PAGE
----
Following the news that Israel Lobby authors are already facing troubles in promoting their work across the US, especially at the Chicago Council on Global Affairs, I have now obtained the full letter sent on August 5 that outlines the full story surrounding the Zionist lobby’s outrageous pressure on the institution:

August 5, 2007


We are writing to bring to your attention a troubling incident involving the Chicago Council on Global Affairs.  We do so reluctantly, as we have both enjoyed our prior associations with the Council and we have great respect for its aims and accomplishments.  Nonetheless, we felt this was an episode that should not pass without comment.

On September 4, 2007, our book The Israel Lobby and U.S. Foreign Policy will be published by Farrar, Straus & Giroux, one of the most highly respected publishers in the United States.  Through our publisher, the Council issued an invitation for both of us to speak at a session on September 27, 2007.  We were delighted to accept, as each of us had spoken at the Council on several occasions in the past and knew we would attract a diverse and well-informed audience that would engage us in a lively and productive discussion.

On July 19, while discussing the details of our visit with Sharon Houtkamp, who was handling the arrangements at the Council, we learned that the Council had already received a number of communications protesting our appearance.  We were not particularly surprised by this news, as we had seen a similar pattern of behavior after our original article on “The Israel Lobby” appeared in the London Review of Books in March 2006.  We were still looking forward to the event, however, especially because it gave us an opportunity to engage these issues in an open forum.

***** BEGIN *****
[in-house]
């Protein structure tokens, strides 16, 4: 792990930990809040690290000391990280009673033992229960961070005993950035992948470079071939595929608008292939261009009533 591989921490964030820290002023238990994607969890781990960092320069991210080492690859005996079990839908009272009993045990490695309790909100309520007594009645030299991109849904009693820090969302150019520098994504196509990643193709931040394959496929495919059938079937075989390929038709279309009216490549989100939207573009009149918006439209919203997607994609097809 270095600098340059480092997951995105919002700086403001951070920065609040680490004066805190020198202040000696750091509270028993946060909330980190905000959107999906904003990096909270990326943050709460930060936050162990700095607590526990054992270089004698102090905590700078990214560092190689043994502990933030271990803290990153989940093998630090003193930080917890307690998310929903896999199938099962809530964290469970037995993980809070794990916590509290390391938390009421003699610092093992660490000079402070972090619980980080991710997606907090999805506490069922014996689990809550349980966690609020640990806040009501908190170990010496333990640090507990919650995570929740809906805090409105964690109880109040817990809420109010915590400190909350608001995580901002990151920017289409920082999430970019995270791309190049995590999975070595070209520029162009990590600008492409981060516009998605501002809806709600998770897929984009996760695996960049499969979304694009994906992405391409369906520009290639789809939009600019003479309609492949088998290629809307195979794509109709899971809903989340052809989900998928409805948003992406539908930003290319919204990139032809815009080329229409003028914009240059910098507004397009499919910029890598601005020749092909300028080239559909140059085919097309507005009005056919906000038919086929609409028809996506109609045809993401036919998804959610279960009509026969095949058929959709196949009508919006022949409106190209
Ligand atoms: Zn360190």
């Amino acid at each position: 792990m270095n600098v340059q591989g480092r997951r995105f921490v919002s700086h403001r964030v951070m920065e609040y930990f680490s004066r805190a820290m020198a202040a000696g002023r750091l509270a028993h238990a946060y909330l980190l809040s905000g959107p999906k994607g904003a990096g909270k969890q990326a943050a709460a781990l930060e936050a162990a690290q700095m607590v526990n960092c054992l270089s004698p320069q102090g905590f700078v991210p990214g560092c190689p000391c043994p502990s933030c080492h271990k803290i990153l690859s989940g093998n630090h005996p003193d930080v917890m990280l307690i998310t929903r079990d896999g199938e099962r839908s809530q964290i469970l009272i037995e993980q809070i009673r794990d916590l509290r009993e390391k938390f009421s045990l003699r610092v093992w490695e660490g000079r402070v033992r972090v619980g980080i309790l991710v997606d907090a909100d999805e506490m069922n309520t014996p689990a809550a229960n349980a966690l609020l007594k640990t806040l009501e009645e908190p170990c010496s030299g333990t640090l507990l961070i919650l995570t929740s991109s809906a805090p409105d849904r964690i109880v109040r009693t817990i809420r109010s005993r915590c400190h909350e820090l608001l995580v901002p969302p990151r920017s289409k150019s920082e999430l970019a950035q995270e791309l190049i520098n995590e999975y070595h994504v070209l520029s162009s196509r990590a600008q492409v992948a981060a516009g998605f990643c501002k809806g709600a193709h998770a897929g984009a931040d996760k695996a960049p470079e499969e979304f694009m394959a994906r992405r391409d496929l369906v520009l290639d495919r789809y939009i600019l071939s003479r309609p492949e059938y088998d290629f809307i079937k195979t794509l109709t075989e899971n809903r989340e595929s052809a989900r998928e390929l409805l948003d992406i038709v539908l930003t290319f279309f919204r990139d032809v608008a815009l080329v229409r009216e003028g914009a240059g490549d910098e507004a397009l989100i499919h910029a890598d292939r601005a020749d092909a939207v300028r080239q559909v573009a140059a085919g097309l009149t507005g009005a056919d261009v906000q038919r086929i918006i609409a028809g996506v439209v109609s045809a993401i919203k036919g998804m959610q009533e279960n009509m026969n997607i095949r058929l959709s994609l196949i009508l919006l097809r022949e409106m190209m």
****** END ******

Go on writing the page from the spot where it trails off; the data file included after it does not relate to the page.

Then, on July 24, Council President Marshall Bouton phoned one of us (Mearsheimer) and informed him that he was cancelling the event. He said he felt “extremely uncomfortable making this call” and that his decision did not reflect his personal views on the subject of our book.  Instead, he explained that his decision was based on the need “to protect the institution.”  He said that he had a serious “political problem,” because there were individuals who would be angry if he gave us a venue to speak, and that this would have serious negative consequences for the Council.  “This one is so hot,” Marshall maintained, that he could not present it at a Council session unless someone from “the other side”—such as Abraham Foxman of the Anti-Defamation League—was on stage with us.  At the very least, he needed to present “contending viewpoints.”  But he said it was too late to try to change the format, as the fall schedule was being finalized and there would not be sufficient time to arrange an alternate date.  He showed little interest in doing anything with us in 2008 or beyond.

Several comments are in order regarding this situation.

First, since the publication of our original article on the Israel lobby, we have appeared either singly or together at a number of different venues, including Brown University, the Council on Foreign Relations, Columbia University, Cornell University, Emerson College, the Great Hall at Cooper Union, Georgetown University, the National Press Club, the Nieman Fellows Program at Harvard University, the University of Montana, the Jewish Community Center in Newton, Massachusetts, and Congregation Kam Isaiah Israel in Chicago.  In all but one of these venues we appeared on our own, i.e., without someone from the “other side.”  As one would expect, we often faced vigorous questions from members of the audience, which invariably included individuals who disagreed in fundamental ways with some of our arguments.  Nevertheless, the back-and-forth at each of these events was always civil, and quite a few participants said that they benefited from listening to us and to our interlocutors.